In addition, that article lists perfect tweet length as 71 – 100 characters.
The Perfect Tweet – speaking of perfect tweets, this article, posted four days after the first one listed above, spells out that tweets with images are ideal. Again, it’s not a true contradiction, but it is a bit of an inconsistency, particularly as this article didn’t talk about tweet length at all.
Yet isn’t ideal length a part of tweeterrific perfection? It seems like it should be.
How to Manager Your Social Media in 34 Minutes (or Less) a Day – this article does a good job in outlining the basics and adding a bit of a reminder to try to engage the audience, provide good content, etc. However, they don’t include time blogging. And perhaps they shouldn’t, because if you prepare a 1,600-word blog post (or even a Yoast-approved 300 worder), you aren’t going to be writing it in less than 34 minutes. At least, you won’t be doing so if you want to (a) include images, tags, and other extras and formatting touches and (b) credit your sources properly and not even inadvertently commit plagiarism.
The idea of using HootSuite, Buffer, and/or Facebook‘s own post scheduler is, of course, a smart one.
I wish I knew how to do that in 34 minutes or less.
Be that as it may, we are all pressed for time these days, and it’s only going to get worse. Undoubtedly, a new study will come out soon enough with new standards and ideals and concepts that are touted as perfection. Will they be? Maybe, but probably not forever.
The Importance of Content Marketing for Community Managers
Why is content marketing important for Community Managers?
It is deceptively easy for companies to ‘get on Facebook’ or ‘get a Twitter’, and start pushing content out through a firehose. Companies may even make a splash in the beginning. But it’s unsustainable. Furthermore, it’s not serving customers and potential customers terribly well.
Much like any other aspect of modern business, online content requires strategy and structure. Just having content is not enough. It has to be relevant to fans and followers, and be more than something they will just click on and read. Instead, content is for marketing; it is for getting customers and potential customers into the sales funnel and then bringing them along. This is the case whether the sale occurs online or in a brick and mortar store.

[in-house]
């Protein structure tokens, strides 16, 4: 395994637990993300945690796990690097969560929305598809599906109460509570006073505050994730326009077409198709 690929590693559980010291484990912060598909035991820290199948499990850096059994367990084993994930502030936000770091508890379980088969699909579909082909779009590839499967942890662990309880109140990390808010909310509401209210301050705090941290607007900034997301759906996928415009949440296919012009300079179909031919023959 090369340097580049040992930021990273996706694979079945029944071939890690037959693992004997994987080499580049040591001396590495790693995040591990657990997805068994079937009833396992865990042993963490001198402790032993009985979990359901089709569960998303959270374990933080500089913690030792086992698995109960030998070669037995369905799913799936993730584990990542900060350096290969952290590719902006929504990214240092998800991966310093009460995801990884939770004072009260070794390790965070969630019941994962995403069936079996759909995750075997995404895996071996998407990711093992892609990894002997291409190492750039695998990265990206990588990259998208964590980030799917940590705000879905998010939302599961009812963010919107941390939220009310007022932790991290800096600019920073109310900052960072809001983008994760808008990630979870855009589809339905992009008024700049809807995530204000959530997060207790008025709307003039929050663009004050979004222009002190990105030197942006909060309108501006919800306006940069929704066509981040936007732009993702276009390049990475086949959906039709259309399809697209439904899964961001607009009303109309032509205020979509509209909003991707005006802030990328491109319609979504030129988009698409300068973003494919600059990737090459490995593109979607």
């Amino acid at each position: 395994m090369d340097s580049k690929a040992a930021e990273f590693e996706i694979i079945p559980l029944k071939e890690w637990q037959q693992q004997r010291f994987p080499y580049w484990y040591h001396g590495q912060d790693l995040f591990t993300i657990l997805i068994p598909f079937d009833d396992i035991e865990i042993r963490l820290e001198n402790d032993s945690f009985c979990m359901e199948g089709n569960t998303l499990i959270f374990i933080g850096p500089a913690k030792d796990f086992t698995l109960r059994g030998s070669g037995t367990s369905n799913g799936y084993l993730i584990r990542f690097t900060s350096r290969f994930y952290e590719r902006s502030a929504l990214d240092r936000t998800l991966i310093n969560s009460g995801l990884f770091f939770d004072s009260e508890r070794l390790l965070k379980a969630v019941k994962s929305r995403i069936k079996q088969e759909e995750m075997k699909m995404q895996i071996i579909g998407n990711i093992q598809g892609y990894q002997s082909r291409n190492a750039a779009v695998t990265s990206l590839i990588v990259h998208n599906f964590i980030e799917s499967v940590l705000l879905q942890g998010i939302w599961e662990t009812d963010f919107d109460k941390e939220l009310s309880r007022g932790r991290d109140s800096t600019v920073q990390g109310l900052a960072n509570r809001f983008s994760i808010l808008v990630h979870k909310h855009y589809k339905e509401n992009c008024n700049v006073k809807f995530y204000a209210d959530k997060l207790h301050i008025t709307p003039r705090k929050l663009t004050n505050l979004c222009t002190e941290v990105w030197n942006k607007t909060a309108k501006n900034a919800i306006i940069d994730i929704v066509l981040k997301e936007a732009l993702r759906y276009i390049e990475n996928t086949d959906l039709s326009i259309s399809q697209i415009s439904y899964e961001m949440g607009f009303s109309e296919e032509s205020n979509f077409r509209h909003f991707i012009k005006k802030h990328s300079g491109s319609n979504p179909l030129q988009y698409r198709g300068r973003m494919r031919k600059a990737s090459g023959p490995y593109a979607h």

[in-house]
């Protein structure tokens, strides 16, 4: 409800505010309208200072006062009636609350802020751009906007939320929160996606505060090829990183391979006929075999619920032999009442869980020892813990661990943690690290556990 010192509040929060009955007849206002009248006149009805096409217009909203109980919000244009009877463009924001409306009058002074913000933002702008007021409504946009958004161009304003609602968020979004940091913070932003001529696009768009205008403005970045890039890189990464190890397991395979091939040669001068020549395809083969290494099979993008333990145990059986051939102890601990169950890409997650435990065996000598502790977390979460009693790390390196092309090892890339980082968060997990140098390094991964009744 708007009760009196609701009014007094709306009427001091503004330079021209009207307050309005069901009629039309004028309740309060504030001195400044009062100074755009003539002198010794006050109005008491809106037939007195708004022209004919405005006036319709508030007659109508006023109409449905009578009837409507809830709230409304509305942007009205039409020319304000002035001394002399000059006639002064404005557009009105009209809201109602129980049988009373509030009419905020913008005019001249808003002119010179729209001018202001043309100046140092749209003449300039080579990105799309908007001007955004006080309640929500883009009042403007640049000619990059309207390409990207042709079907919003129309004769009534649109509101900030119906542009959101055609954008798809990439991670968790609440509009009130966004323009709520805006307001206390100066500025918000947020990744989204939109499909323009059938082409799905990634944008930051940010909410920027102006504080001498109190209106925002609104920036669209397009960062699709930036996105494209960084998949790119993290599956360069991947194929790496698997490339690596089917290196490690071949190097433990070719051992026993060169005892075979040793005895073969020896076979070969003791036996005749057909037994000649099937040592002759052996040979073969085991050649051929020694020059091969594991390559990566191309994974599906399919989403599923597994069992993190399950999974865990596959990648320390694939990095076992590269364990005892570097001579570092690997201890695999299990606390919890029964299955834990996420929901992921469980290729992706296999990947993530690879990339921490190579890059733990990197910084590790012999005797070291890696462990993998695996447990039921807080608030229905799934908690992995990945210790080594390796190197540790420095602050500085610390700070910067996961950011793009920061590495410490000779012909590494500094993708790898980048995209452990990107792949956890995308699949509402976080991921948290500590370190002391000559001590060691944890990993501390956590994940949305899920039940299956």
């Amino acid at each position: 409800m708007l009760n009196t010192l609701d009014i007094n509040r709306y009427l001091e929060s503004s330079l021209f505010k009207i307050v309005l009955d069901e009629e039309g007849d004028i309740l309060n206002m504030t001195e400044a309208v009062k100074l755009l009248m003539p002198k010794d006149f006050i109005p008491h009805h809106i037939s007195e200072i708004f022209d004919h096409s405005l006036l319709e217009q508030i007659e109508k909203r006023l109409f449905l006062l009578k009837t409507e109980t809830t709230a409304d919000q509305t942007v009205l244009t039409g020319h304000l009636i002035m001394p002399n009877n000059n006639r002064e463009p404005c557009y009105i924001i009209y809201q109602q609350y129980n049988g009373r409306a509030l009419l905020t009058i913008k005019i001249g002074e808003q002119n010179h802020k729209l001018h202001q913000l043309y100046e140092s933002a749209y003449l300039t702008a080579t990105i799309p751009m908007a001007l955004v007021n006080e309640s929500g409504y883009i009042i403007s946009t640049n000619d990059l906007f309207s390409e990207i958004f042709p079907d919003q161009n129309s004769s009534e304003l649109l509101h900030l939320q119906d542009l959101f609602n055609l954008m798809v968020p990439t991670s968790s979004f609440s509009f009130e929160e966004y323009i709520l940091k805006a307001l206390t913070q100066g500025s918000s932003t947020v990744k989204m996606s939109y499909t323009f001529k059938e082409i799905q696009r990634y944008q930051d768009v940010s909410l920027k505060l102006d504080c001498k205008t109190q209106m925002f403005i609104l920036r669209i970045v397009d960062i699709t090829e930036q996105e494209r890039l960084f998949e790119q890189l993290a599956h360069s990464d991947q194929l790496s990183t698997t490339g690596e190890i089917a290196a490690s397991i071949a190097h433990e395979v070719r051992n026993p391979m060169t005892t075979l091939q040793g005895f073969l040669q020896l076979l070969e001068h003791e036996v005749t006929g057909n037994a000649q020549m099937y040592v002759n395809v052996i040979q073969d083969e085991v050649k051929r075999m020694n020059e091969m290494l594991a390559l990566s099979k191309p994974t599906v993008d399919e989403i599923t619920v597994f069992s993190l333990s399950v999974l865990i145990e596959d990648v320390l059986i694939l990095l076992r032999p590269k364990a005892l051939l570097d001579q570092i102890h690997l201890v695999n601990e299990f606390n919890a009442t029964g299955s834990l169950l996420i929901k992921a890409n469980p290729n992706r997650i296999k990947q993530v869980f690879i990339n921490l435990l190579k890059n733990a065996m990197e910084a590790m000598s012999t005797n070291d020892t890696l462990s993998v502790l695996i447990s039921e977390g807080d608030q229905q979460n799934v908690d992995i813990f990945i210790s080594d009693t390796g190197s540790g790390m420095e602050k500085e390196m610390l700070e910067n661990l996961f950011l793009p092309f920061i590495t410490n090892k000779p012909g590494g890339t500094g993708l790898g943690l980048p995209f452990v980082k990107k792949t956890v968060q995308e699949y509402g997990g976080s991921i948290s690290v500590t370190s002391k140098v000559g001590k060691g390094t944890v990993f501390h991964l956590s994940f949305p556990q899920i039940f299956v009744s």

Content marketing is a strategic marketing approach focused on creating and distributing valuable, relevant, and consistent content to attract and retain a clearly-defined audience — and, ultimately, to drive profitable customer action.
The Numbers Say It All
As Steven MacDonald reminds in The 5 Pillars of Successful Content Marketing, the amount of data being created in two days is more than was created from the beginning of time until 2003. Certainly, that figure is only going to grow. The United States census, in 2012, released an infographic comparing 2012 data on computers and Internet usage with 1997 (when the census first began asking about Internet usage) and 1984 data.
Per the United States census, the percentage of households without Internet has fallen dramatically, from 45.3% in 2003, to 25.2% in 2012. This does not even take into account persons who might not have home access, but are using the Internet at work, school, a café or public library or other such location.